What I am more referring to is the lack of a drive to think, to learn, to understand. People seem to no longer want to think, no longer want to understand. Just repeat the drivel and stand upon a faux moral superiority.

        The fire of independence is not what it once was.

        1. avatar LarryinTX says:

          I bet not one in 50 Americans can give a basic description of how a 4-stroke piston engine works. When I was in high school, I bet half the boys in my class could take apart a V-8 and put it back together before they graduated. Today, I’m not certain the average kids can do *anything* when they graduate high school.

      2. avatar Chris T in KY says:

        Talk to a math teacher. They will tel you the calculator which is allowed in school has made kids weaker in math skills.

        1. avatar Huntmaster says:

          Bullshit. Forcing kids to add, subtract, and divide page after page of numbers did more to sour really smart kids on math and technology than any other educational practice. Smart kid s just get bored with that. Even if you have a calculator you still need to know what it’s doing and have an idea what your answers are going to be. Calculators take the tediousness out of math.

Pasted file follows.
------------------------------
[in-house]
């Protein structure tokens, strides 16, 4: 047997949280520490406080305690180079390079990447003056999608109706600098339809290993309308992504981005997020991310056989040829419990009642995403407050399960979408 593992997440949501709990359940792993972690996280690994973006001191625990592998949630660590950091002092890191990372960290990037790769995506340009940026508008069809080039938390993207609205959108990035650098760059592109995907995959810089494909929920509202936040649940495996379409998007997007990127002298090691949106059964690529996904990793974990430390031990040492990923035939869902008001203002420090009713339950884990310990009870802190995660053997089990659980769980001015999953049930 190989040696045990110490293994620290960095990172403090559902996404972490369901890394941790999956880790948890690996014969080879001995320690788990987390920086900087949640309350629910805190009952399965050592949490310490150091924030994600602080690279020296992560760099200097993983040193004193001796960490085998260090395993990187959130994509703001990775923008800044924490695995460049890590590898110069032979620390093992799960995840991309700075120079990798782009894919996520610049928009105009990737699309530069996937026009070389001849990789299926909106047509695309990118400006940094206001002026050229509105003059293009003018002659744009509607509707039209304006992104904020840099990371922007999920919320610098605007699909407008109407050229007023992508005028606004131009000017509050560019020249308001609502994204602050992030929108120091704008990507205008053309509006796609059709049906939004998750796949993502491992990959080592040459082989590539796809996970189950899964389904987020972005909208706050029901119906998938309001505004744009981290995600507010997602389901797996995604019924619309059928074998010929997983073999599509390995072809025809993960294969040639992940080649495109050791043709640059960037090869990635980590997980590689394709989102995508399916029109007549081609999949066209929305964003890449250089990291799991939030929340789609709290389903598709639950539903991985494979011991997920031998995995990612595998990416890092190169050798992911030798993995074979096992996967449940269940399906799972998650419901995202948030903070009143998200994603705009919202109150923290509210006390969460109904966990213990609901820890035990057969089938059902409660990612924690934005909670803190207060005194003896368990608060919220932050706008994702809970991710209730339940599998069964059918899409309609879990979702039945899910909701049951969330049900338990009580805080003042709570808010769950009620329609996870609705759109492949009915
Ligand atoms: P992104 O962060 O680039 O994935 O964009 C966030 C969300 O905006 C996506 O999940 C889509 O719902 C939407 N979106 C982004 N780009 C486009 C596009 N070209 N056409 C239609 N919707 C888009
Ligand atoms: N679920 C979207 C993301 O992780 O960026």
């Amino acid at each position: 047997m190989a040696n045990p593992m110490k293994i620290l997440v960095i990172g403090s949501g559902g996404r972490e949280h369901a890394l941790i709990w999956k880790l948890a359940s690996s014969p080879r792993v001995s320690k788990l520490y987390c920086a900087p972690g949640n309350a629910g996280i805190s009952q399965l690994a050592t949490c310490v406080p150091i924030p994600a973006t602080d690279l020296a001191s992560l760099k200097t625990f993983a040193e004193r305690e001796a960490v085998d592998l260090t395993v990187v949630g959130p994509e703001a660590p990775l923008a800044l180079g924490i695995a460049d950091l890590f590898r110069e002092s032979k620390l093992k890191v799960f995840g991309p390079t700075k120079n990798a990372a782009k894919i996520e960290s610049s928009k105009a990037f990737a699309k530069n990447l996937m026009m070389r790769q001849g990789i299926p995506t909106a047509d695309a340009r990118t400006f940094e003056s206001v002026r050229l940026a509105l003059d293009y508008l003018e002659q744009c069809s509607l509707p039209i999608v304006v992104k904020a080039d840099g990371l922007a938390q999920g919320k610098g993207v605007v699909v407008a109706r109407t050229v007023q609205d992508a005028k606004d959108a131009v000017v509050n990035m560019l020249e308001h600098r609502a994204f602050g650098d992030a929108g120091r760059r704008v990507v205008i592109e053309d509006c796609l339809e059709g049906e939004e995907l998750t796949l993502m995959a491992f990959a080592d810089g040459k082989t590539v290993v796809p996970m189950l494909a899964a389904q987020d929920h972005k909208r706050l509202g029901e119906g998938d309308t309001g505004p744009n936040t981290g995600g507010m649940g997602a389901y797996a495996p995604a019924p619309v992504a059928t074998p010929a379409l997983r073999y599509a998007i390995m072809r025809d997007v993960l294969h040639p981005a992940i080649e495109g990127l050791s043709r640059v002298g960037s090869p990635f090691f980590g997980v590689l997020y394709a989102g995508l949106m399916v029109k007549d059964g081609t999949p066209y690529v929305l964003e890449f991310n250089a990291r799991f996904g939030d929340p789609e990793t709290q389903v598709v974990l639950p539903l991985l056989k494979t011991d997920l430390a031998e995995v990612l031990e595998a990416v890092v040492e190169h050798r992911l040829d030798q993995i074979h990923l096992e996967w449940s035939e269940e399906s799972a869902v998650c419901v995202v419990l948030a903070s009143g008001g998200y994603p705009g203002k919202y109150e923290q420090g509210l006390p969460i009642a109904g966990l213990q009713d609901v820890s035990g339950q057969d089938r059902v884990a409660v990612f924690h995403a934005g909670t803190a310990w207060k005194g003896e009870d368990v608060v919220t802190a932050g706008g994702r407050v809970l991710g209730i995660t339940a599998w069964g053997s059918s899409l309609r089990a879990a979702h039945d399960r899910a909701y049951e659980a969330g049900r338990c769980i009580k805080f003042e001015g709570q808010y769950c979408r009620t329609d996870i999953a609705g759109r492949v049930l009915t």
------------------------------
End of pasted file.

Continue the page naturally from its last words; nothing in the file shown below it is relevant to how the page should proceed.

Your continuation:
2. avatar Ingenero says:

          I agree (mostly) with Huntsman. People should have to learn math by hand well before they move to calculators to keep them from being a crutch, but as someone who actually crunches numbers for a living, I do think the tedium does get to be silly. We laud the Asian methods of teaching, but forcing kids to memorize too much by rote just bores them, and doesn’t necessarily make them better students – parental pressure and emphasis on education does.

          Same goes for tech. You can complain people can’t raise their own horses, grow their own grain, slaughter chickens, build farmhouses, etc. But what’s the point? We do such things better and faster. You show me a person complaining about technology who does their accounting by hand on paper they made lit by candles from their own beeswax…I’ll show you someone who either hires a lot of people or lives barely above subsistence. Life’s better this way. And if you think people of the past were smarter, you haven’t read enough. They were as stupid as we are, we just only remember the brightest of them and think they were normal rather than extraordinary.

        3. avatar CC says:

          Both higher math theory and elementary math and arithmetic exercise are not just about per se use of those skills, it is about exercise for the brain. Just as as kids who learn level five difficulty languages (eg chinese for a native English speaker or visa versa) do better in all subjects, so too do kids who are challenged and pushed on math.